Artificial Turf Jargon Explained
We all know that industry jargon can be confusing and annoying as a consumer. While jargon is helpful when communicating within an industry, it can really turn away people without a technical background on the subject. When it comes to artificial turf installation, there are definitely words and phrases used that can be hard to understand if you’ve never gone through the turf purchasing process before. Not understanding what something means on your quotes can make choosing the right company rather difficult. We are here to make your quote gathering process a bit easier by explaining what some of the artificial turf industry jargon means.
When a company or quote mentions infill, they’re talking about the sand (or sand-like material) that goes on top of the artificial turf. A common misconception about infill is that it goes underneath the turf. That is not the case. Infill is poured over the turf and is then worked into the turf with a brush. The infill is important to any artificial turf installation as it is what keeps the turf weighted down and the blades resilient. Without the infill, the turf would move around and would be completely matted down.
There are several different options of infill that can be used depending on the turf application. Read our “Different Types of Infill for Artificial Turf” blog post to learn more about the different options of infill. The pounds per square foot of infill needed for a job is determined by the ounces of the turf product. Be sure to compare how many pounds per square foot of infill a company is going to install for your installation. The more the better to ensure ultimate resilience.
FACE WEIGHT VS TOTAL WEIGHT
Product weight is marketed as either “face weight” or “total weight” – both of which are measured in ounces per square yard. If not clearly labeled, you should be sure to ask if the listed weight of the artificial turf product is face weight or total weight.
The face weight of a product is the weight of the fibers used to manufacture the artificial turf pile but does not include the weight of the backing. The total weight of a product includes both the weight of the artificial turf backing and the fiber face weight.
Face weight is more important than total weight because it does not really matter what the weight of the backing is when you are looking for a full, luscious lawn. The face weight will determine how durable and full your lawn is going to be. We’ve seen competitors market their products using total weight, which can be very misleading when trying to accurately compare quotes between turf companies.
You may hear a company throw around the word “thatch” every so often. Here is everything you need to know:
- Thatch is shorter fake grass blades that are usually a different color from the primary, taller blades.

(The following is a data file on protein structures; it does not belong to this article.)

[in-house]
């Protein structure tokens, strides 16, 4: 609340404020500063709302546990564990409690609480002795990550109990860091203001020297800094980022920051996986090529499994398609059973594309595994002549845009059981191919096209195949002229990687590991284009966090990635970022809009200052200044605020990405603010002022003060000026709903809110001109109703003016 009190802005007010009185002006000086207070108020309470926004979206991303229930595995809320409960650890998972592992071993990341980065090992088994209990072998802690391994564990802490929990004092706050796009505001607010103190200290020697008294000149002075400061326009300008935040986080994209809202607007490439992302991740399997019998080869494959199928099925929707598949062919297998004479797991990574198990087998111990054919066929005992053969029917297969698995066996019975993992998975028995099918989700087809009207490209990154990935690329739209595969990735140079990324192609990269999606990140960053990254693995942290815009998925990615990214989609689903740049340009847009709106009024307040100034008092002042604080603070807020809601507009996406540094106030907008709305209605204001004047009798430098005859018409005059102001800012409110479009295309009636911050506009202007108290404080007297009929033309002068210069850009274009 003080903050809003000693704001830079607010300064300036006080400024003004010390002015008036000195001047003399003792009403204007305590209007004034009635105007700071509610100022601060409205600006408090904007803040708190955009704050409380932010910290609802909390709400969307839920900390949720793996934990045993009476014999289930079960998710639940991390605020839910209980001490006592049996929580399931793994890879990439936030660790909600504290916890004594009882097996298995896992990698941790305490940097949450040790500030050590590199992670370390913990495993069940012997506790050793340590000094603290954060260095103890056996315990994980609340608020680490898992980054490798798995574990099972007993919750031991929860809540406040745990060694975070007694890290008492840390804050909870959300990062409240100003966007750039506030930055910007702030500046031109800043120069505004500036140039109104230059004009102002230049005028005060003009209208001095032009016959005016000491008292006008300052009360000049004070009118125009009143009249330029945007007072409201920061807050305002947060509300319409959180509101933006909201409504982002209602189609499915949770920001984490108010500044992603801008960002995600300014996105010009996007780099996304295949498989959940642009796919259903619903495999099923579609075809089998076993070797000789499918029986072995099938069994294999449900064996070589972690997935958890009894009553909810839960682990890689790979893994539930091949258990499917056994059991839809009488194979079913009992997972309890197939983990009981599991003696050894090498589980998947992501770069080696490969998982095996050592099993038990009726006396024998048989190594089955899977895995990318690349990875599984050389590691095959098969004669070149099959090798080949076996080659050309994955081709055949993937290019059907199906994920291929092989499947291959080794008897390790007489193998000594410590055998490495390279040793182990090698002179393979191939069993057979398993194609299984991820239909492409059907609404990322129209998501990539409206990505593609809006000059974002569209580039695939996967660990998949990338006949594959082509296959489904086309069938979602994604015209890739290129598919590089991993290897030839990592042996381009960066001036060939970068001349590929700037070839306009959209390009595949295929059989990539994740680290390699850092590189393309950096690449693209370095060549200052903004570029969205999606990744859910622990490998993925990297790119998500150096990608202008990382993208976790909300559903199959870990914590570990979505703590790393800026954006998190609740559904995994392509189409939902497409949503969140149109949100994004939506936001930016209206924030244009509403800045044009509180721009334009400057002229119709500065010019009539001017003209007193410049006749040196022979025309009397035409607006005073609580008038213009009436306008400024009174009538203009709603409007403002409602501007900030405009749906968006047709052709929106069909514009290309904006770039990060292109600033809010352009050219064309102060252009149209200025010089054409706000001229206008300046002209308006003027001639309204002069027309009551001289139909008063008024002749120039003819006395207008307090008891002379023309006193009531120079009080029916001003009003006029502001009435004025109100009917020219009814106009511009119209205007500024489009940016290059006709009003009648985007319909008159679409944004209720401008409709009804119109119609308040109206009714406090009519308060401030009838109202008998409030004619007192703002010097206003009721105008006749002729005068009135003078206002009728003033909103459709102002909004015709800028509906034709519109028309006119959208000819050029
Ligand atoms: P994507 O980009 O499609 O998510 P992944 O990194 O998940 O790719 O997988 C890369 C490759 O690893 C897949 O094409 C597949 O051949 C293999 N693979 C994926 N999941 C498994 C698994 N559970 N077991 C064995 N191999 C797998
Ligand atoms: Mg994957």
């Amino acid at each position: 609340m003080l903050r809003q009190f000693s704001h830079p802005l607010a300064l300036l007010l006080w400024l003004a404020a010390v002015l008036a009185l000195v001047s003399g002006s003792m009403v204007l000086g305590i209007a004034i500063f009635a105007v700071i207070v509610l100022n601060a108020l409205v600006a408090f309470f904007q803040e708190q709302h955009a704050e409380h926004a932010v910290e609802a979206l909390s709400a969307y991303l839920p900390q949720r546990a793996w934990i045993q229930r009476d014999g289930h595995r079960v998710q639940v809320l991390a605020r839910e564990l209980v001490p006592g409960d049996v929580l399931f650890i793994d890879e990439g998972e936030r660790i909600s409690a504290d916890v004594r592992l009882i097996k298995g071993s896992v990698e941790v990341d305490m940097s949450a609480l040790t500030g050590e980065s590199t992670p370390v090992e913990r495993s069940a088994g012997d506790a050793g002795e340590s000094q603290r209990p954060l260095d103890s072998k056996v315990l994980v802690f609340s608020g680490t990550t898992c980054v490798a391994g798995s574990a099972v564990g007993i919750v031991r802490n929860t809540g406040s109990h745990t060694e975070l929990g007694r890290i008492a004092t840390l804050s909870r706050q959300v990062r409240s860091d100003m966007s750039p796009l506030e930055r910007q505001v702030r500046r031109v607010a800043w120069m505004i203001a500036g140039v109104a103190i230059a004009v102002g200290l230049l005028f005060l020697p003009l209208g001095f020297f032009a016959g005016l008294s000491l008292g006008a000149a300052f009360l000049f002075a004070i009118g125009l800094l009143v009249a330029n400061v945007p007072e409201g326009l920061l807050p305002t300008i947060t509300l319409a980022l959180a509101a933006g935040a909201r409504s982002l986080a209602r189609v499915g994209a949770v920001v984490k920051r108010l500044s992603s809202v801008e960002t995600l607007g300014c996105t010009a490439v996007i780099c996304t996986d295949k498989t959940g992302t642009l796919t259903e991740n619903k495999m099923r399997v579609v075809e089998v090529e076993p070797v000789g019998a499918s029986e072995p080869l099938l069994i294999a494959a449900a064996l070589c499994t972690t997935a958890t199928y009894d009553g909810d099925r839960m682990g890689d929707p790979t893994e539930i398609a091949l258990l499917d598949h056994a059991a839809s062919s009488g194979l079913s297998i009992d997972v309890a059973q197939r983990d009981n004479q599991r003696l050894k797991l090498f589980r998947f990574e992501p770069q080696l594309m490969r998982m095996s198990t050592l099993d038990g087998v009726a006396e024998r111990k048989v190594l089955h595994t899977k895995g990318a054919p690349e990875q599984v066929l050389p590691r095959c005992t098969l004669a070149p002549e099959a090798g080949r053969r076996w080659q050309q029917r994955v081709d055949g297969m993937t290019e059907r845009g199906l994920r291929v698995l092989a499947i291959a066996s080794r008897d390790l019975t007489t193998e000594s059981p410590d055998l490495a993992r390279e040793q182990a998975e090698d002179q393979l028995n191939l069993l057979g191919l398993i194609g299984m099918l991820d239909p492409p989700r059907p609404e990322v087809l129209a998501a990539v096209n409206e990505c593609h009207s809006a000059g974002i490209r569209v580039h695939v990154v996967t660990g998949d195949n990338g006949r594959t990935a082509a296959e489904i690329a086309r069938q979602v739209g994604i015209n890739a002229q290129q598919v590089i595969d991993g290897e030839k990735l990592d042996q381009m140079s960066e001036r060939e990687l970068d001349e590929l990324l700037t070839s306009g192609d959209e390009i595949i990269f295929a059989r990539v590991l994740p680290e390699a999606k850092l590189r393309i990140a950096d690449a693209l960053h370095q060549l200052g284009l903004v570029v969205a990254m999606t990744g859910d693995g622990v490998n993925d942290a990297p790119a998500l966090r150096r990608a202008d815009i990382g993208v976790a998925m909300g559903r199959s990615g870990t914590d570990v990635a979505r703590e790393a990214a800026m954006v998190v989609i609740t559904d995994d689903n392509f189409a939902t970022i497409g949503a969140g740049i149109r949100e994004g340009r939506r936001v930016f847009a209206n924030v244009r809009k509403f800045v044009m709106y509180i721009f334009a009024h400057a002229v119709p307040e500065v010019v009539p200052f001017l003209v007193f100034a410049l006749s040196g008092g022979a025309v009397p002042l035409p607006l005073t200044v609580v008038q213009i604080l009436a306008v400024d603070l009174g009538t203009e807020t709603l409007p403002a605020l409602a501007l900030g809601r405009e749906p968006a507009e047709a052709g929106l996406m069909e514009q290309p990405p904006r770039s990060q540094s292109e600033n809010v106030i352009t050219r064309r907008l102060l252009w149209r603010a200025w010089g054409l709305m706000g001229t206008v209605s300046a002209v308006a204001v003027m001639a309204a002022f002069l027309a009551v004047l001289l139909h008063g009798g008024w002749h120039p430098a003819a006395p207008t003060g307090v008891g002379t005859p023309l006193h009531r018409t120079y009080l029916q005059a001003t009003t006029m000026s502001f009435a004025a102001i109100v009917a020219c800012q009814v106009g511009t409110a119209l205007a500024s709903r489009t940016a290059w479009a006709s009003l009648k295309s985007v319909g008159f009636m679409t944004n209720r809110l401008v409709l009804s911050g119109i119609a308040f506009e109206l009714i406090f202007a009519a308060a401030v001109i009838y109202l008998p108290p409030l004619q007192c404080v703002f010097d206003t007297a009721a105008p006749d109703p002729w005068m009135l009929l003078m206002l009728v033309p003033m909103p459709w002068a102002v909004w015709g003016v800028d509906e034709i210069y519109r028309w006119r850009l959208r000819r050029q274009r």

- These fibers are usually a bit “curlier” than the primary blades.
- The main purpose of thatch is to make the product look more realistic by imitating the dying blades that occur in real grass.
- The color of thatch is usually a tan, brown, yellow, or green.
In addition to providing a realistic texture to turf, thatch also plays a role in the density of the turf. This is because thatch is included in face weight. In general: products without thatch are much more dense at the top of the pile. Products with thatch have a more balanced density from top to bottom. Sometimes thatch is short and sometimes it is long, which changes the overall appearance and softness of the turf at different levels.
A common misconception about artificial turf installation is that we simply install the turf over dirt. If any company says this is how they’ll be installing your project, RUN!
The “base” is what a company will install and compact underneath the artificial turf. A durable, drain-able base underneath the artificial turf is very important. Decomposed granite and road bases are the most commonly used products for a base. The best practice for base underneath a turf installation is to compact 4” of it to ensure a more durable area with better drainage. However, the amount of base used is completely dependent on turf application and property attributes.
If you are comparing quotes from multiple companies that list different amounts of base, you should ask both companies how they came to their number. As explained above, the safest bet is a 4″ base depth, however a skilled installer will be able to tell when less base is needed (like if your lawn has a natural slope) which can save you money. This is one of the reasons why working with a very experienced team is important!
If you are not familiar with the different types of artificial turf, you may scratch your head when someone asks you if you are interested in a pet turf product. A pet turf is simply just a pet friendly artificial turf product. A pet turf will have a permeable backing to allow for drainage. If you do not have a permeable backing when you have pets, the liquids will have nowhere to drain to. The liquids will then get absorbed into the turf product itself and will cause of foul odor.
We are here to make this installation process an easy breeze for you. We can clear up any questions you may have. Contact us today for a free quote for installation!